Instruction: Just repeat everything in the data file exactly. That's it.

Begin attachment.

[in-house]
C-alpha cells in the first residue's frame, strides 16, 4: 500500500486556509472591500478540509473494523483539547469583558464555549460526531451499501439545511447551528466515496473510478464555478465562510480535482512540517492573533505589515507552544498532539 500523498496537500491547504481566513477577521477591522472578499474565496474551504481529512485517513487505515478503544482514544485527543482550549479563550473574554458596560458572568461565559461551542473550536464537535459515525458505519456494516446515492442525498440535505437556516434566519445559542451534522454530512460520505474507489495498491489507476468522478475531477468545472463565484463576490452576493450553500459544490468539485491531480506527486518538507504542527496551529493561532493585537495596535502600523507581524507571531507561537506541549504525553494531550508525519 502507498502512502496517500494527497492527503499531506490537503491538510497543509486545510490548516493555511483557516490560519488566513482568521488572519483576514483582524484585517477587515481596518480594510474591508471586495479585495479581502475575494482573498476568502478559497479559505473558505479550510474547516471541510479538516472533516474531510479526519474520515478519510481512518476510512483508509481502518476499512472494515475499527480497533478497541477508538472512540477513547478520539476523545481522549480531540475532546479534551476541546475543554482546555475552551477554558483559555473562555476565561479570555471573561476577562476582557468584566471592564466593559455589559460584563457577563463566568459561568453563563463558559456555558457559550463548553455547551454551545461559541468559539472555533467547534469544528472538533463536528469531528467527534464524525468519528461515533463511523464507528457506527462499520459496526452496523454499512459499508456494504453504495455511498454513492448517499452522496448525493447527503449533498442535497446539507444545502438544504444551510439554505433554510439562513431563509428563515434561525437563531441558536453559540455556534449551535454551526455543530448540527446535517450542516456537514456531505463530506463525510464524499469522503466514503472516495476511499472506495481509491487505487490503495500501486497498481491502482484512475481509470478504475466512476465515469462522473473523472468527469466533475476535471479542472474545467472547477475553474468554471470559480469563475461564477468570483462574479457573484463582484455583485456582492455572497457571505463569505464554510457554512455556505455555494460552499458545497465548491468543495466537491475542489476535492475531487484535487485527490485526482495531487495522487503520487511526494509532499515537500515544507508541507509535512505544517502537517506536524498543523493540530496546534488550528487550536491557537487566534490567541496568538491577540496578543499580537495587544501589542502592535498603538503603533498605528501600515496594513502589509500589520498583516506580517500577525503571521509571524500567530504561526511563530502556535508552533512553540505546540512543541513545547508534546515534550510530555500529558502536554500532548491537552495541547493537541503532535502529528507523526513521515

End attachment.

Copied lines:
[in-house]
C-alpha cells in the first residue's frame, strides 16, 4: 500500500486556509472591500478540509473494523483539547469583558464555549460526531451499501439545511447551528466515496473510478464555478465562510480535482512540517492573533505589515507552544498532539 500523498496537500491547504481566513477577521477591522472578499474565496474551504481529512485517513487505515478503544482514544485527543482550549479563550473574554458596560458572568461565559461551542473550536464537535459515525458505519456494516446515492442525498440535505437556516434566519445559542451534522454530512460520505474507489495498491489507476468522478475531477468545472463565484463576490452576493450553500459544490468539485491531480506527486518538507504542527496551529493561532493585537495596535502600523507581524507571531507561537506541549504525553494531550508525519 502507498502512502496517500494527497492527503499531506490537503491538510497543509486545510490548516493555511483557516490560519488566513482568521488572519483576514483582524484585517477587515481596518480594510474591508471586495479585495479581502475575494482573498476568502478559497479559505473558505479550510474547516471541510479538516472533516474531510479526519474520515478519510481512518476510512483508509481502518476499512472494515475499527480497533478497541477508538472512540477513547478520539476523545481522549480531540475532546479534551476541546475543554482546555475552551477554558483559555473562555476565561479570555471573561476577562476582557468584566471592564466593559455589559460584563457577563463566568459561568453563563463558559456555558457559550463548553455547551454551545461559541468559539472555533467547534469544528472538533463536528469531528467527534464524525468519528461515533463511523464507528457506527462499520459496526452496523454499512459499508456494504453504495455511498454513492448517499452522496448525493447527503449533498442535497446539507444545502438544504444551510439554505433554510439562513431563509428563515434561525437563531441558536453559540455556534449551535454551526455543530448540527446535517450542516456537514456531505463530506463525510464524499469522503466514503472516495476511499472506495481509491487505487490503495500501486497498481491502482484512475481509470478504475466512476465515469462522473473523472468527469466533475476535471479542472474545467472547477475553474468554471470559480469563475461564477468570483462574479457573484463582484455583485456582492455572497457571505463569505464554510457554512455556505455555494460552499458545497465548491468543495466537491475542489476535492475531487484535487485527490485526482495531487495522487503520487511526494509532499515537500515544507508541507509535512505544517502537517506536524498543523493540530496546534488550528487550536491557537487566534490567541496568538491577540496578543499580537495587544501589542502592535498603538503603533498605528501600515496594513502589509500589520498583516506580517500577525503571521509571524500567530504561526511563530502556535508552533512553540505546540512543541513545547508534546515534550510530555500529558502536554500532548491537552495541547493537541503532535502529528507523526513521515